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Author: Subject: FYI: Another Major NY Times Article On Driverless/Self-Driving Cars
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[*] Post 504300 posted on 19-8-2016 at 21:17 Reply With Quote
FYI: Another Major NY Times Article On Driverless/Self-Driving Cars

FYI: Another Major NY Times Article On Driverless/Self-Driving Cars

Front page Business Section 08/19/16; due to its length, heavily edited; as usual, the entire article probably only available to NY Times subscribers.

The Times continues to heavily invest in its print paper, frequent news articles re this tech, and not just about Tesla's problems either.

Title: Uber Aims for an Edge in the Race for a Self-Driving Future

A world in which cars drive themselves may come sooner than once thought.

On Thursday, Uber said that it would begin testing self-driving cars in Pittsburgh in a matter of weeks, allowing people in the city to hail modified versions of Volvo sport utility vehicles to get around the city.

Uber also said it had acquired Otto, a 90-person start-up including former Google and Carnegie Mellon engineers that is focused on developing self-driving truck technology to upend the shipping industry (FYI: Carnegie Mellon is a long established, well regarded engineering university).

Those moves are the most recent indications of Uber’s ambitions for autonomous vehicles that can provide services to both consumers and businesses.

And they come after Ford Motor’s announcement this week that it would put fleets of self-driving taxis onto American roads in five years. As part of that effort, Ford said it had acquired an Israeli start-up, Saips, that specializes in computer vision, a crucial technology for self-driving cars. Ford also announced investments in three other companies involved in major technologies for driverless vehicles.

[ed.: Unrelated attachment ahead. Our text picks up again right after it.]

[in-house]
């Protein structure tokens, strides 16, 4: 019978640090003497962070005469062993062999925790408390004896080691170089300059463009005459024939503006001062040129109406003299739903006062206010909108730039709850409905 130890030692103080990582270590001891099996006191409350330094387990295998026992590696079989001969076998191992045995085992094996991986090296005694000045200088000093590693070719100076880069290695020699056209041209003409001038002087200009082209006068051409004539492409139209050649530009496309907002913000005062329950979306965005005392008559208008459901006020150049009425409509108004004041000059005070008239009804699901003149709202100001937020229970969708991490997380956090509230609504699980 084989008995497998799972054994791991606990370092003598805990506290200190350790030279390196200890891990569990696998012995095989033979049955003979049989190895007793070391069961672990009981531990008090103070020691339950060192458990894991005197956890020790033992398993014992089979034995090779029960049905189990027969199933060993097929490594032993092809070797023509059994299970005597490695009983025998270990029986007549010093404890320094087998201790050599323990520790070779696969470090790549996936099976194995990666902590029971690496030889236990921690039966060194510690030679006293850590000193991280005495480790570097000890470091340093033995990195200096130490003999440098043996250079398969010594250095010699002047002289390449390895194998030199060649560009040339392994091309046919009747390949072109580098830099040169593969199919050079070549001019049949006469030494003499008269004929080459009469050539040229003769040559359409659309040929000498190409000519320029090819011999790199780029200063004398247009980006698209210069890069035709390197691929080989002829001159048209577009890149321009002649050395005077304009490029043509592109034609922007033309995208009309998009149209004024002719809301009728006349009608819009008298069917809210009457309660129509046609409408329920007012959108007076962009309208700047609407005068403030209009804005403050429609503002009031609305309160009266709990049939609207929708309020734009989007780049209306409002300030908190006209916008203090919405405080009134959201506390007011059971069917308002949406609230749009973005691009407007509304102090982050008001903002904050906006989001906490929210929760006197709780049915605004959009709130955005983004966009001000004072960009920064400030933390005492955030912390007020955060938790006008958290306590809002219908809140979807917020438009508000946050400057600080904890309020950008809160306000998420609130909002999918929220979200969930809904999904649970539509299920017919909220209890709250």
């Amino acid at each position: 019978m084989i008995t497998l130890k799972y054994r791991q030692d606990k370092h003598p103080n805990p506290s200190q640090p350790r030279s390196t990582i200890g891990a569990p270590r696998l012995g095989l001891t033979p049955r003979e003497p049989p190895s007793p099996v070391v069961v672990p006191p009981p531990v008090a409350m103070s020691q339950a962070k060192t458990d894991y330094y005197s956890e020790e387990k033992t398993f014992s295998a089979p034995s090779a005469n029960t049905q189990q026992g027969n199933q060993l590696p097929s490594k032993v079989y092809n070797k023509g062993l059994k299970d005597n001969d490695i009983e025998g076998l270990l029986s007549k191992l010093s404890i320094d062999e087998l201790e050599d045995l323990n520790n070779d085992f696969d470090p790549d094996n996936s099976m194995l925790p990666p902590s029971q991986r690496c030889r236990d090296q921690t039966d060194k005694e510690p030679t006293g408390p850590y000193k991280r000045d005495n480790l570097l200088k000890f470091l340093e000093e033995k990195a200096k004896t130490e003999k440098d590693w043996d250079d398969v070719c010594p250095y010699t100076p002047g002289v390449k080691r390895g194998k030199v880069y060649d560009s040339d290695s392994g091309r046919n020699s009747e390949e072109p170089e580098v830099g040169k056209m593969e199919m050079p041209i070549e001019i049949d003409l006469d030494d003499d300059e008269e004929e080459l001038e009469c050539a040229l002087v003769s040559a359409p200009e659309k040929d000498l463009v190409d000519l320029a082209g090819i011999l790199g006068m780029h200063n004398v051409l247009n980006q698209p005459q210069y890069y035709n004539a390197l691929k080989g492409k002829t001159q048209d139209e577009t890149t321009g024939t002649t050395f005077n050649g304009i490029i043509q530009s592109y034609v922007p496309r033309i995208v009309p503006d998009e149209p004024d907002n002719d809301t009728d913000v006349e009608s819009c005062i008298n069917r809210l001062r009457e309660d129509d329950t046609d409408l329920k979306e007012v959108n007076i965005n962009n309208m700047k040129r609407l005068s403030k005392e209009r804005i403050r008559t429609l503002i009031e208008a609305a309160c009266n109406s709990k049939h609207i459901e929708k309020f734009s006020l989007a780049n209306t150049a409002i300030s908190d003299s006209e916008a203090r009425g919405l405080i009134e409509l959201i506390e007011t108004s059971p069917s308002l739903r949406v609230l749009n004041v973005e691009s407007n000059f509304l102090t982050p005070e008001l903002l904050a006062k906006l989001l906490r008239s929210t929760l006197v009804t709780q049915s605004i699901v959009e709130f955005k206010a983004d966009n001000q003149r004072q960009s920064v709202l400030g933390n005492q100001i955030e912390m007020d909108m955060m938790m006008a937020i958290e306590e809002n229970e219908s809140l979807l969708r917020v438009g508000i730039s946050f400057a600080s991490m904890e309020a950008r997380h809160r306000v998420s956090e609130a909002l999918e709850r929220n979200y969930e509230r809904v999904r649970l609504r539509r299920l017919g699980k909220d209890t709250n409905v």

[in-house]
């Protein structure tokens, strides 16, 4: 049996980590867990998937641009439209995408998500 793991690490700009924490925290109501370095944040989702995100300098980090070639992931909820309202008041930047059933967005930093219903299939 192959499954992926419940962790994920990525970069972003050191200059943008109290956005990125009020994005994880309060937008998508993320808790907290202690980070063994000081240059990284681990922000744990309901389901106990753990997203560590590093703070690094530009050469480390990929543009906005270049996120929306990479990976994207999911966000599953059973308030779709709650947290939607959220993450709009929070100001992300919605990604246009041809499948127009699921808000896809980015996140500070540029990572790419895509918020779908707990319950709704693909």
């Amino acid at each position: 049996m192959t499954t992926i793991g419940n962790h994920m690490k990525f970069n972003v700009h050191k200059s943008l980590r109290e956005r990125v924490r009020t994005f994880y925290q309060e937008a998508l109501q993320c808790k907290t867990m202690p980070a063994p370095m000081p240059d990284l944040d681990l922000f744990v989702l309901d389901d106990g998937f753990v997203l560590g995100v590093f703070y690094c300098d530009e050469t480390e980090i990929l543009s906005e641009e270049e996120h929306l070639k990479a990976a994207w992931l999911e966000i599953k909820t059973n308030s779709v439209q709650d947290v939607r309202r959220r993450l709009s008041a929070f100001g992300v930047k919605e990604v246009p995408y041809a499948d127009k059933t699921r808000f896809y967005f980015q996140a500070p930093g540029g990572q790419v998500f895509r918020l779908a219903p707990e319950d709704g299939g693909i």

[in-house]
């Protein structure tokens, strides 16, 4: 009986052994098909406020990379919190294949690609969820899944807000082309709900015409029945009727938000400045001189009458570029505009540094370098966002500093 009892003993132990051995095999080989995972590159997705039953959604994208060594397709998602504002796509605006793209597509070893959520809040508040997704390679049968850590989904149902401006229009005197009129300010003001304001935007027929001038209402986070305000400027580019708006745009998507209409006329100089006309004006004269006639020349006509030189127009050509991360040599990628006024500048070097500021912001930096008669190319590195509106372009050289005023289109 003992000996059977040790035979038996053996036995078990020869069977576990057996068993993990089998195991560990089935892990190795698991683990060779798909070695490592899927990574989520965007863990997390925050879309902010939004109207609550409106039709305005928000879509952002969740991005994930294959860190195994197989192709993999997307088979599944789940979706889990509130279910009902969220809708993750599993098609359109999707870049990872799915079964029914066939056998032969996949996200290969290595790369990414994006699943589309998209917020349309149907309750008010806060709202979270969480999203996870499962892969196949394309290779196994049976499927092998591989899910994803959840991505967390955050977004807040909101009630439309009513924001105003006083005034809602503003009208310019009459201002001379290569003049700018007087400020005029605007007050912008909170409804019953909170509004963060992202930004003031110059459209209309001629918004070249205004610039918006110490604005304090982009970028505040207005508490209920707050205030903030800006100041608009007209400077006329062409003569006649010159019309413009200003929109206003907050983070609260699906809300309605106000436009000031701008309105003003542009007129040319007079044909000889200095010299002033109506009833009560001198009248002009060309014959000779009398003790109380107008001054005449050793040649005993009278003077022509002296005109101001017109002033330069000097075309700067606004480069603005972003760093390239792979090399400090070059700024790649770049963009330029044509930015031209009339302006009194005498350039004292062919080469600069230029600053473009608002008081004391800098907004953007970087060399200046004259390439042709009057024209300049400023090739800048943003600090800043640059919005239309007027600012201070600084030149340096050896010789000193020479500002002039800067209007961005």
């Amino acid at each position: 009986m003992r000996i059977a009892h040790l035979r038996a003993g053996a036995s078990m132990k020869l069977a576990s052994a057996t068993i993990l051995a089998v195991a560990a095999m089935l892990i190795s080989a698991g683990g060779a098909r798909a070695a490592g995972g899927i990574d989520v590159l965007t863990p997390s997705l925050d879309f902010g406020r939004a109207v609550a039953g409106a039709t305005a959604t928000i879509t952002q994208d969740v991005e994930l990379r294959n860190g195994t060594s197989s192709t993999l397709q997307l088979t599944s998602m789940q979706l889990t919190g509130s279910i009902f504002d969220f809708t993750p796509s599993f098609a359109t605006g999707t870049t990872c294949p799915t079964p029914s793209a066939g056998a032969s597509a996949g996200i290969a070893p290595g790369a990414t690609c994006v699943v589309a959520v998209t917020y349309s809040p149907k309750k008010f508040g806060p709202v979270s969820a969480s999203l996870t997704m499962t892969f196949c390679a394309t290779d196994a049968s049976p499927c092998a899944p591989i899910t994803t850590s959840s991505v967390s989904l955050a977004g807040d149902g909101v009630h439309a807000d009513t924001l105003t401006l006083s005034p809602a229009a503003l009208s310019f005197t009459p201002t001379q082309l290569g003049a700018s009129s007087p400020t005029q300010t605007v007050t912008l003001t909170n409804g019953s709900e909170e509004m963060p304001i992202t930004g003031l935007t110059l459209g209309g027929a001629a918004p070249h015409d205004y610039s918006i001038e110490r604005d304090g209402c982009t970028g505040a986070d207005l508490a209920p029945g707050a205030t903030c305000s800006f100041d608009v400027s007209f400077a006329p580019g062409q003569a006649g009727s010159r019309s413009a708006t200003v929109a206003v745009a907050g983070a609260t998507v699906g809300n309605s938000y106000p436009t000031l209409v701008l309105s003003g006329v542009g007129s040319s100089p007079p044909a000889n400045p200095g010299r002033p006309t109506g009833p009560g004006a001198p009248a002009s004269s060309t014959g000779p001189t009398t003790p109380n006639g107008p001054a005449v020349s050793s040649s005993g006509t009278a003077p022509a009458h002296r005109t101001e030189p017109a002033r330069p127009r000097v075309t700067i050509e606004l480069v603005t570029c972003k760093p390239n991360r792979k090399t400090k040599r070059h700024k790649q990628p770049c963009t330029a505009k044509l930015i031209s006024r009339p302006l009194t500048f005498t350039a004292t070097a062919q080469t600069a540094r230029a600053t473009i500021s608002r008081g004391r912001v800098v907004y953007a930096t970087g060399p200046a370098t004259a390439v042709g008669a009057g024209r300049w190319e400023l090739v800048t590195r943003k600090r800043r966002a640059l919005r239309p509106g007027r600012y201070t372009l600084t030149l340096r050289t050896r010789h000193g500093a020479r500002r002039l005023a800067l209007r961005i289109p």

Suddenly, it seems, both Silicon Valley and Detroit are doubling down on their bets for autonomous vehicles. And in what could emerge as a self-driving-car arms race, the players are investing in, or partnering with, or buying outright the specialty companies most focused on the requisite hardware, software and artificial intelligence capabilities.

When Uber puts its modified Volvo XC90s on the streets of Pittsburgh, it will be the first, fledgling attempt to commercialize vehicles that drive themselves without the need for a human being at the controls.

In a test beginning later in the month, Uber users in Pittsburgh will be able to hail self-driving Volvo XC90 sport utility vehicles to get around the city.

But the Ford and Uber initiatives are not without risk. Federal auto safety regulators are preparing guidelines for autonomous vehicles that may or may not include the need for a steering wheel or require the presence of a driver who can step in should computerized systems falter.

In a nod to the highly experimental nature of its Pittsburgh plan, Uber intends to have an actual human being behind the wheel — just in case. But while Ford is looking five years out, Uber is moving aggressively toward driverless fleets, despite the regulatory uncertainties.

The acquisition of Otto follows Uber’s recent opening of an advanced technology center in Pittsburgh, in conjunction with Carnegie Mellon University. The company has also hired engineers directly away from Google, which has been immersed in developing autonomous cars for a decade.